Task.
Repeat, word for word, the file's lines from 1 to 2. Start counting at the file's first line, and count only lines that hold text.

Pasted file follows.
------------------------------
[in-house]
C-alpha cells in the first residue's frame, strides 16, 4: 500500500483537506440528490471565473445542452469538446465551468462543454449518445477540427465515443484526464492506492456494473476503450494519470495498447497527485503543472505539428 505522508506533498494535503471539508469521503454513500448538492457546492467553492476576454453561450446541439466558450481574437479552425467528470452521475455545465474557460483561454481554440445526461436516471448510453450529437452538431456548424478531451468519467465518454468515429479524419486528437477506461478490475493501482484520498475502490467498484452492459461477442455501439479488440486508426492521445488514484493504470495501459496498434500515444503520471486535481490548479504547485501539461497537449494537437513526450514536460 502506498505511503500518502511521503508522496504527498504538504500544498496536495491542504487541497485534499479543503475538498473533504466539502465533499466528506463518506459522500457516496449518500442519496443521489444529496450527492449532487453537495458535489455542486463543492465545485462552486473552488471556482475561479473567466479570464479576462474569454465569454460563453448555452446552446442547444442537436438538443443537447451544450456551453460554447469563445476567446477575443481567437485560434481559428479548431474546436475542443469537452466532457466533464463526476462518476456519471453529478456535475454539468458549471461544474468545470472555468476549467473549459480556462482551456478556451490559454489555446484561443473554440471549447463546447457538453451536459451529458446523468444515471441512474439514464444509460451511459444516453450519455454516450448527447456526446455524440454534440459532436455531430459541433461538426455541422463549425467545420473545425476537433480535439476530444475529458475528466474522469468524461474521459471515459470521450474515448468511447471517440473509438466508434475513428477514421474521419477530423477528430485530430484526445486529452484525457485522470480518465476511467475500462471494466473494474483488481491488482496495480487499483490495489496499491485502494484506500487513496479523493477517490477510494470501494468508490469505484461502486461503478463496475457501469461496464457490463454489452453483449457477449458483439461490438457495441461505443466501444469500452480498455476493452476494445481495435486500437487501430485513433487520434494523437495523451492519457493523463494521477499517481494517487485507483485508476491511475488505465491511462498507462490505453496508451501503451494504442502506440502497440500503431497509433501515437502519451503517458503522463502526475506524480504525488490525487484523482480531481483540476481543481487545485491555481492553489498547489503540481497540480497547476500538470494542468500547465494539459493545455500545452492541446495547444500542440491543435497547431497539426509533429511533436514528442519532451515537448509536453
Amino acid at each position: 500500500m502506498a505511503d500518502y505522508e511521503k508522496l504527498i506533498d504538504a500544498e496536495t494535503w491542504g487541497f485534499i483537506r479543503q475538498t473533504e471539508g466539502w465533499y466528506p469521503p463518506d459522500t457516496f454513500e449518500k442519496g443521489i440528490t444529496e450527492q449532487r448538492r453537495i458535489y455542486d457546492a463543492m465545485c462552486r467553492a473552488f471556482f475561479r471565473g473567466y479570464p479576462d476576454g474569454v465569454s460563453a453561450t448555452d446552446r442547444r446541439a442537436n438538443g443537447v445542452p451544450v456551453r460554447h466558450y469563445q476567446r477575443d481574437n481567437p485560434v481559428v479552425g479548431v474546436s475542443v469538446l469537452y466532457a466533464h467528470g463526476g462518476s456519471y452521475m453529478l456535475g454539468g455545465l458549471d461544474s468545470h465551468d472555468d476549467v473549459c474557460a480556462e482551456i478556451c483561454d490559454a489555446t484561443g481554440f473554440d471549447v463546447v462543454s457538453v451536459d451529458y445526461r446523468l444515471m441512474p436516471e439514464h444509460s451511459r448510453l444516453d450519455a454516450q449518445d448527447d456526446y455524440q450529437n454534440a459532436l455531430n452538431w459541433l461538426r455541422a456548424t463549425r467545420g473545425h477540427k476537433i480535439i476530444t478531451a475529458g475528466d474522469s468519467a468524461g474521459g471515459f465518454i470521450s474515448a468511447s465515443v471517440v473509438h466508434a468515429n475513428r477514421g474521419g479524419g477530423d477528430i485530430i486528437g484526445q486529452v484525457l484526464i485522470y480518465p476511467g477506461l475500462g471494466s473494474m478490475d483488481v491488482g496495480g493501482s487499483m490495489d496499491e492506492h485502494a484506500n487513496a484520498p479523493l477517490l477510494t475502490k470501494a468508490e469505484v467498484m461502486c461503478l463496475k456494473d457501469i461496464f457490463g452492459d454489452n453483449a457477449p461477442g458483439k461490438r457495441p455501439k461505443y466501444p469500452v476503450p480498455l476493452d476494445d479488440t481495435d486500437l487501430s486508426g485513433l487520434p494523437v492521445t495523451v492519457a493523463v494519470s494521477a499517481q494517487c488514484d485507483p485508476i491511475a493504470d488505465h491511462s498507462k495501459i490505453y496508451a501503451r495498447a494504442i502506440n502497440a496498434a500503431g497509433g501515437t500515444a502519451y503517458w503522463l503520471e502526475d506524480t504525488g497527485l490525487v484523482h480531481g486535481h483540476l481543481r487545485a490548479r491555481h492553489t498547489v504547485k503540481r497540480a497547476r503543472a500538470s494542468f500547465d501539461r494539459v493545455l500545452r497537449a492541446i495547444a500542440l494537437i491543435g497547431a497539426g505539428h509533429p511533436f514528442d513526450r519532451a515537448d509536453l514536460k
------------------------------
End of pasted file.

[in-house]
C-alpha cells in the first residue's frame, strides 16, 4: 500500500483537506440528490471565473445542452469538446465551468462543454449518445477540427465515443484526464492506492456494473476503450494519470495498447497527485503543472505539428 505522508506533498494535503471539508469521503454513500448538492457546492467553492476576454453561450446541439466558450481574437479552425467528470452521475455545465474557460483561454481554440445526461436516471448510453450529437452538431456548424478531451468519467465518454468515429479524419486528437477506461478490475493501482484520498475502490467498484452492459461477442455501439479488440486508426492521445488514484493504470495501459496498434500515444503520471486535481490548479504547485501539461497537449494537437513526450514536460 502506498505511503500518502511521503508522496504527498504538504500544498496536495491542504487541497485534499479543503475538498473533504466539502465533499466528506463518506459522500457516496449518500442519496443521489444529496450527492449532487453537495458535489455542486463543492465545485462552486473552488471556482475561479473567466479570464479576462474569454465569454460563453448555452446552446442547444442537436438538443443537447451544450456551453460554447469563445476567446477575443481567437485560434481559428479548431474546436475542443469537452466532457466533464463526476462518476456519471453529478456535475454539468458549471461544474468545470472555468476549467473549459480556462482551456478556451490559454489555446484561443473554440471549447463546447457538453451536459451529458446523468444515471441512474439514464444509460451511459444516453450519455454516450448527447456526446455524440454534440459532436455531430459541433461538426455541422463549425467545420473545425476537433480535439476530444475529458475528466474522469468524461474521459471515459470521450474515448468511447471517440473509438466508434475513428477514421474521419477530423477528430485530430484526445486529452484525457485522470480518465476511467475500462471494466473494474483488481491488482496495480487499483490495489496499491485502494484506500487513496479523493477517490477510494470501494468508490469505484461502486461503478463496475457501469461496464457490463454489452453483449457477449458483439461490438457495441461505443466501444469500452480498455476493452476494445481495435486500437487501430485513433487520434494523437495523451492519457493523463494521477499517481494517487485507483485508476491511475488505465491511462498507462490505453496508451501503451494504442502506440502497440500503431497509433501515437502519451503517458503522463502526475506524480504525488490525487484523482480531481483540476481543481487545485491555481492553489498547489503540481497540480497547476500538470494542468500547465494539459493545455500545452492541446495547444500542440491543435497547431497539426509533429511533436514528442519532451515537448509536453